* FTSEurofirst 300 up up 0.6 pct
* Shares steady as bond market selloff pauses
* France, German data mixed
* SABMiller, Vivendi up after reults
By Francesco Canepa
FRANKFURT, May 13 (Reuters) - European shares staged a small bounce on Wednesday, helped by respite from a broad sell-off in bond markets and by strong results from Vivendi and SABMiller.
Investors were also digesting mixed economic data showing France’s economy, the euro zone’s second biggest, grew faster than expected in the first quarter while Germany, the bloc’s No. 1 economy, suffered a bigger-than-forecast slowdown.
Drinks group SABMiller rose 1.7 percent after reporting full-year profit above analyst expectations as performance picked up in the latter half of the year, but saying trading would continue to be tough in its new financial year.
Media company Vivendi rose 2.8 percent after posting higher first-quarter profit and saying it planned to buy the rest of pay-TV operator Canal Plus’ SECP unit.
The pan-European FTSEurofirst 300 index was up 0.6 percent at 1,583.25 points by 0738 GMT, mirroring a fall in yields for major euro zone government bonds.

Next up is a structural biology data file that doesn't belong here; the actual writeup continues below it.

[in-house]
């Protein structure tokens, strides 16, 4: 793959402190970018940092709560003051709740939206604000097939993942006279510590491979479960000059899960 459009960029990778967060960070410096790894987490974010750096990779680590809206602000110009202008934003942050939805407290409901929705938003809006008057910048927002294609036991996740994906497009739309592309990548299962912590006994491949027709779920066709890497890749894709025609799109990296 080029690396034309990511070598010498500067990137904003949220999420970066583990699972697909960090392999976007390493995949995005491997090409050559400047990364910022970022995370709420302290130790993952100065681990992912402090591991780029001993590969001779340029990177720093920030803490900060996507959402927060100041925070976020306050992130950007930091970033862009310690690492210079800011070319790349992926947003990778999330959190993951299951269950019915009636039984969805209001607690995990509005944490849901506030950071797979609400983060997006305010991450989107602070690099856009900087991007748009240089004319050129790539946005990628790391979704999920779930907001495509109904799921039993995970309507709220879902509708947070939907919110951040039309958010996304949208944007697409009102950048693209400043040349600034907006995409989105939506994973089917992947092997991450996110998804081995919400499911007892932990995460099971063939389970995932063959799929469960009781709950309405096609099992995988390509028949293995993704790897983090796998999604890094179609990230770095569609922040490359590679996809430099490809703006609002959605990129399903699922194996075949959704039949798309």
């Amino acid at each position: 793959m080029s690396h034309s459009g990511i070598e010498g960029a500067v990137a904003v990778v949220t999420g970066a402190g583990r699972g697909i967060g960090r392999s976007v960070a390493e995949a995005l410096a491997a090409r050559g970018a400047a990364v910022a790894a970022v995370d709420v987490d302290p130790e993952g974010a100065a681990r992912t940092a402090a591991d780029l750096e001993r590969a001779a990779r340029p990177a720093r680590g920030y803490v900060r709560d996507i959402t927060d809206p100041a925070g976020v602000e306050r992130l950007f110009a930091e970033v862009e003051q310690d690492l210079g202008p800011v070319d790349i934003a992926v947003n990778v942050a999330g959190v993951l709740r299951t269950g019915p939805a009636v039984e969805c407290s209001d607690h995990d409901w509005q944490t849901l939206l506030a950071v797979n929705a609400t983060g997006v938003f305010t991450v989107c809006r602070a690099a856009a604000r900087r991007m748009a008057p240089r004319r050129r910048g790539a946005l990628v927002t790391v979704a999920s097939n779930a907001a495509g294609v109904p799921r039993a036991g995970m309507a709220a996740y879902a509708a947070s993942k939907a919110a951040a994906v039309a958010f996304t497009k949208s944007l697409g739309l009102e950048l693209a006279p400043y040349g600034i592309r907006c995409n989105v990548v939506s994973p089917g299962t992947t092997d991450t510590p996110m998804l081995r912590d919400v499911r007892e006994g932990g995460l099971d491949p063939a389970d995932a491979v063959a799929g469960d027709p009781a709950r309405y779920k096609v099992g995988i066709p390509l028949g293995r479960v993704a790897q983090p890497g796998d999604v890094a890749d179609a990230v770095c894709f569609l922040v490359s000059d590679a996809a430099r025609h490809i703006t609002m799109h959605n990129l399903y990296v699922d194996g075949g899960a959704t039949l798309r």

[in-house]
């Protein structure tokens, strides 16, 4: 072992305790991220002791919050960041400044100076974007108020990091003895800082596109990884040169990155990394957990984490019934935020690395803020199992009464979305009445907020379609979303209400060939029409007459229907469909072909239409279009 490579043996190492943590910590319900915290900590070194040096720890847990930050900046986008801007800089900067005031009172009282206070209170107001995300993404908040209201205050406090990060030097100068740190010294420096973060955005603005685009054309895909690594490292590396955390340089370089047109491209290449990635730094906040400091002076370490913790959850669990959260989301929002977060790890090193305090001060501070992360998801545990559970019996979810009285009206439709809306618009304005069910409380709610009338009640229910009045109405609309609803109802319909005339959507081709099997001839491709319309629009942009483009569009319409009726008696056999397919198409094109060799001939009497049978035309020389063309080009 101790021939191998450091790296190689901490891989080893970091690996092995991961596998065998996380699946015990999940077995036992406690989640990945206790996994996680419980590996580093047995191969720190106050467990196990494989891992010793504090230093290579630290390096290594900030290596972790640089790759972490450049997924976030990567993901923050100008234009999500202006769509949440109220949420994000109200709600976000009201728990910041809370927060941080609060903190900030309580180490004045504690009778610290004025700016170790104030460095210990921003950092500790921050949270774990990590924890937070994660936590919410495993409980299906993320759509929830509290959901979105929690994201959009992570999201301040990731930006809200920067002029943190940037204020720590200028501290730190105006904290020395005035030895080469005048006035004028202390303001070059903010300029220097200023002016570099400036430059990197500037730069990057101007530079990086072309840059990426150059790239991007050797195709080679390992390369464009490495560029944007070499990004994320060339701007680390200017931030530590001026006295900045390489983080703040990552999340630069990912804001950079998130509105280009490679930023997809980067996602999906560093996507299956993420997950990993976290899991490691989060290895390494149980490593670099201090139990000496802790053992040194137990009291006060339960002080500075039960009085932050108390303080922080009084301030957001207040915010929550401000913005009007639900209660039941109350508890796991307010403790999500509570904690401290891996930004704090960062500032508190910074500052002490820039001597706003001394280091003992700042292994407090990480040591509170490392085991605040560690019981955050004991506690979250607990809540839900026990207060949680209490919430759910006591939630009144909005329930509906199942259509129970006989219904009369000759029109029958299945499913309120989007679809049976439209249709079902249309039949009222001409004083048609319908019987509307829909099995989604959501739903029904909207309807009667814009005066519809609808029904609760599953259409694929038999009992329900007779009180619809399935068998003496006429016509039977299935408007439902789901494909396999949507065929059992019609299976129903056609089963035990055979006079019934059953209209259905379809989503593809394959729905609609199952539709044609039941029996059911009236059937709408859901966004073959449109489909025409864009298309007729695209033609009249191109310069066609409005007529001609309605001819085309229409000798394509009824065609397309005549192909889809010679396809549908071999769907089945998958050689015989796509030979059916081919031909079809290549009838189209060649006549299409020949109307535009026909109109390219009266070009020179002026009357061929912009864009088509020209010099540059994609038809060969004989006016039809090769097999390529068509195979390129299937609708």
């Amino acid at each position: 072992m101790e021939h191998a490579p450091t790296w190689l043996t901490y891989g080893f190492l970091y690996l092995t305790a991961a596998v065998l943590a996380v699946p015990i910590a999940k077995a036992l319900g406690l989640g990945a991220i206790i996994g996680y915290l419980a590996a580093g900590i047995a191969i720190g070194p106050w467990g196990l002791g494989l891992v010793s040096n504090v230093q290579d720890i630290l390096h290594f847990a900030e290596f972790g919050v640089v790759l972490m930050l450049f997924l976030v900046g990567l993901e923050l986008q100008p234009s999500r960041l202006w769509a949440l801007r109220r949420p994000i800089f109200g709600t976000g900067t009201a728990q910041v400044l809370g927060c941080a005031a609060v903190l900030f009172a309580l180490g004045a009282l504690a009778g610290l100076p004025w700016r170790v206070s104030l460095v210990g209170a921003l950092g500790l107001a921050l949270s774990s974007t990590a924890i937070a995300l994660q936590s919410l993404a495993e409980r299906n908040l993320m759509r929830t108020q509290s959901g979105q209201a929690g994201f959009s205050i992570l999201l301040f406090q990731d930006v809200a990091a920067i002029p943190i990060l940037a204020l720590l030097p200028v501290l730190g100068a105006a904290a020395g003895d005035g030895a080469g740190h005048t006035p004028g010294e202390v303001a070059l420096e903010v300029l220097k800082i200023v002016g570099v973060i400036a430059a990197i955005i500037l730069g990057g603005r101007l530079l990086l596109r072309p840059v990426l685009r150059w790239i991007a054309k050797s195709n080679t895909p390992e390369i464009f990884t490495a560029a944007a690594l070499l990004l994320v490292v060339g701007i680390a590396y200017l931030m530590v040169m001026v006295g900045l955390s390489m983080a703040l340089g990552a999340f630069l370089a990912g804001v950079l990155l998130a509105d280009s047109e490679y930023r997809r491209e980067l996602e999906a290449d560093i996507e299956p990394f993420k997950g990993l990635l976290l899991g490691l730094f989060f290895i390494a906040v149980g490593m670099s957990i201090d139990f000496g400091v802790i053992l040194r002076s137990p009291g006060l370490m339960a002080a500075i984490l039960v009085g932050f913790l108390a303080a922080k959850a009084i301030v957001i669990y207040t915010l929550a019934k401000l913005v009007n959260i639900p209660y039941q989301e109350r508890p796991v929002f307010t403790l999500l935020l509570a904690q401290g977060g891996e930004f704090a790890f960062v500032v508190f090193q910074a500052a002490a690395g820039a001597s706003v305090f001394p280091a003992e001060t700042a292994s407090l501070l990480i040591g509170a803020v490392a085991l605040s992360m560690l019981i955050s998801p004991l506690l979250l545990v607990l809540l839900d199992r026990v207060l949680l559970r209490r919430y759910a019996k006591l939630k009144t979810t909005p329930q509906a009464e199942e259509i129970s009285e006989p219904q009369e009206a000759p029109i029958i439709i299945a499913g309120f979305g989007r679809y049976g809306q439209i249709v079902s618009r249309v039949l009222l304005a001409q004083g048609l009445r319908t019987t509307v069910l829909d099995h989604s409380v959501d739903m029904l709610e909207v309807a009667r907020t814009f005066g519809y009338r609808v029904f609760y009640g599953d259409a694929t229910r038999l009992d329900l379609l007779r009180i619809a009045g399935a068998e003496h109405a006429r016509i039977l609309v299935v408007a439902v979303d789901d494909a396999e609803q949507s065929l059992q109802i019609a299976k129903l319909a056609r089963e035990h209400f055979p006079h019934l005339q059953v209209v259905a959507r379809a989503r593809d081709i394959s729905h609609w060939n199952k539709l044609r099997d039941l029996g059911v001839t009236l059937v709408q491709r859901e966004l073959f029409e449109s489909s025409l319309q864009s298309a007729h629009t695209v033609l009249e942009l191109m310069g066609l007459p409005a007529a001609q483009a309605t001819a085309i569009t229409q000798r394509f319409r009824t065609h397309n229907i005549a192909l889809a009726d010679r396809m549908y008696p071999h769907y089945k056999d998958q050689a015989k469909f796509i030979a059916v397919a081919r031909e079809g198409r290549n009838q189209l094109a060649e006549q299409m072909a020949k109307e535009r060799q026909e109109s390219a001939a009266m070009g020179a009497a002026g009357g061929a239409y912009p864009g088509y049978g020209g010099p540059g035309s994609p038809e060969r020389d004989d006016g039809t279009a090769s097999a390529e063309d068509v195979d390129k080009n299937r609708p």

The FTSEurofirst fell 1.3 percent in the previous session and is down 4.5 percent from a 14-1/2 year high hit last month.
The index has started to recover in the past week, climbing around 4 percent from a 2-1/2 month low hit on May 7.
“I think people have started to do some bottom fishing already,” Tradition broker, Mike Reuter, said.
“I think between now and Friday you’ll see the market up unless there is some major piece of news.”
France posted its fastest economic growth rate for two years in the first three months of 2015 but Germany slowed from the robust pace it showed late last year, according to official data.
“(This)should be enough to underpin a satisfactory growth rate in the euro zone as whole,” Berenberg senior economist, Christian Schulz, said.
Europe bourses in 2015: link.reuters.com/pap87v
Asset performance in 2015: link.reuters.com/gap87v
Today’s European research round-up (Editing by Louise Ireland)